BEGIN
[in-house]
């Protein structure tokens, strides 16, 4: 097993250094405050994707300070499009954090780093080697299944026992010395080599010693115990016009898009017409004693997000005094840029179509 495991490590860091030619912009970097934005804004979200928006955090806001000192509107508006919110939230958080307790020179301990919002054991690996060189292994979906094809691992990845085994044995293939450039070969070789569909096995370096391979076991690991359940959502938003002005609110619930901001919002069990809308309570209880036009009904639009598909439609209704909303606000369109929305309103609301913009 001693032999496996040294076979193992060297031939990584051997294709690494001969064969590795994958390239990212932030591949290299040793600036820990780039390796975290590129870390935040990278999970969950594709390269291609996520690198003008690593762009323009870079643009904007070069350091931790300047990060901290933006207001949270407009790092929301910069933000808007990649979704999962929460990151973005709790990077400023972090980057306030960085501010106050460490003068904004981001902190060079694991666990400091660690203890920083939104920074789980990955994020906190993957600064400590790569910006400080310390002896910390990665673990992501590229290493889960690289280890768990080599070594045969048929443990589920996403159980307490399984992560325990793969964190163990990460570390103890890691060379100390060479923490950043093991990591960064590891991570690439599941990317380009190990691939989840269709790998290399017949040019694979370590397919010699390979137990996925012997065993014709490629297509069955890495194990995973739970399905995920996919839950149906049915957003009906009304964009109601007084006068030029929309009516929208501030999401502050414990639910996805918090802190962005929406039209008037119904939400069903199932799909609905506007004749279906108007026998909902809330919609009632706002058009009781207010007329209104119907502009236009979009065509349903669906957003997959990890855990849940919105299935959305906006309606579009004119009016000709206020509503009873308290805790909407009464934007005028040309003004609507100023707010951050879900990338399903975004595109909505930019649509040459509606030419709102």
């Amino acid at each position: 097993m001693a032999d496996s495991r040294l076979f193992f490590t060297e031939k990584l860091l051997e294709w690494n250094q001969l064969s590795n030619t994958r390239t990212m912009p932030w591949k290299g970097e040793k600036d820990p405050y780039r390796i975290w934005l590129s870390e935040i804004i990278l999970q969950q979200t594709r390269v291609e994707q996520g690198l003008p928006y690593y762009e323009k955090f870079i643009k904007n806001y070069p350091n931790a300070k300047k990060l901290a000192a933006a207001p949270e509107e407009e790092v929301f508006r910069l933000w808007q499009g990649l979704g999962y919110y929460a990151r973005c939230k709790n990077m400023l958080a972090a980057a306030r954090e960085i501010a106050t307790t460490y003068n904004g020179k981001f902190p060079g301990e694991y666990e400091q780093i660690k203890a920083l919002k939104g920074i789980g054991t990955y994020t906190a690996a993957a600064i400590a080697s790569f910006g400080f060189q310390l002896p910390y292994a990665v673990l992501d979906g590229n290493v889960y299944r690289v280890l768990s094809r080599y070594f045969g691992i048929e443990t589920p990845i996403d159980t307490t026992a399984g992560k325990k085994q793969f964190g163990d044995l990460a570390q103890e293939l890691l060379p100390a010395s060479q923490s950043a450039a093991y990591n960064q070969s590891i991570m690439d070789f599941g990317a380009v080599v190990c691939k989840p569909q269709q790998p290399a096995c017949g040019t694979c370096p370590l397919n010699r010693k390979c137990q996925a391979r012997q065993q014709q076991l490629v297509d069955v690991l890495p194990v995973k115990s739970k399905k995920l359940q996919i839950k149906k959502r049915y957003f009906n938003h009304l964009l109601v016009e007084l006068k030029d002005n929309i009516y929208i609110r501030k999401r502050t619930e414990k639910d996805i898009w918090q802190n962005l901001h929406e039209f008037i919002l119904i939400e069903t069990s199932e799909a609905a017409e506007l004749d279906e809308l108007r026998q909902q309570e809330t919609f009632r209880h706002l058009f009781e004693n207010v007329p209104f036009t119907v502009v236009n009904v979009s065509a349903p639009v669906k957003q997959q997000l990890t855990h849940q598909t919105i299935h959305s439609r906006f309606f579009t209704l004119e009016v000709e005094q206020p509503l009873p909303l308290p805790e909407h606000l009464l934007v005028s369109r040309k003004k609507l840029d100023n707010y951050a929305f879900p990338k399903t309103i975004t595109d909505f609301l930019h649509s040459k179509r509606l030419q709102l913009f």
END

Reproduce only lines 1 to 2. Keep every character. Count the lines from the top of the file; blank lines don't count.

[in-house]
């Protein structure tokens, strides 16, 4: 097993250094405050994707300070499009954090780093080697299944026992010395080599010693115990016009898009017409004693997000005094840029179509 495991490590860091030619912009970097934005804004979200928006955090806001000192509107508006919110939230958080307790020179301990919002054991690996060189292994979906094809691992990845085994044995293939450039070969070789569909096995370096391979076991690991359940959502938003002005609110619930901001919002069990809308309570209880036009009904639009598909439609209704909303606000369109929305309103609301913009 001693032999496996040294076979193992060297031939990584051997294709690494001969064969590795994958390239990212932030591949290299040793600036820990780039390796975290590129870390935040990278999970969950594709390269291609996520690198003008690593762009323009870079643009904007070069350091931790300047990060901290933006207001949270407009790092929301910069933000808007990649979704999962929460990151973005709790990077400023972090980057306030960085501010106050460490003068904004981001902190060079694991666990400091660690203890920083939104920074789980990955994020906190993957600064400590790569910006400080310390002896910390990665673990992501590229290493889960690289280890768990080599070594045969048929443990589920996403159980307490399984992560325990793969964190163990990460570390103890890691060379100390060479923490950043093991990591960064590891991570690439599941990317380009190990691939989840269709790998290399017949040019694979370590397919010699390979137990996925012997065993014709490629297509069955890495194990995973739970399905995920996919839950149906049915957003009906009304964009109601007084006068030029929309009516929208501030999401502050414990639910996805918090802190962005929406039209008037119904939400069903199932799909609905506007004749279906108007026998909902809330919609009632706002058009009781207010007329209104119907502009236009979009065509349903669906957003997959990890855990849940919105299935959305906006309606579009004119009016000709206020509503009873308290805790909407009464934007005028040309003004609507100023707010951050879900990338399903975004595109909505930019649509040459509606030419709102």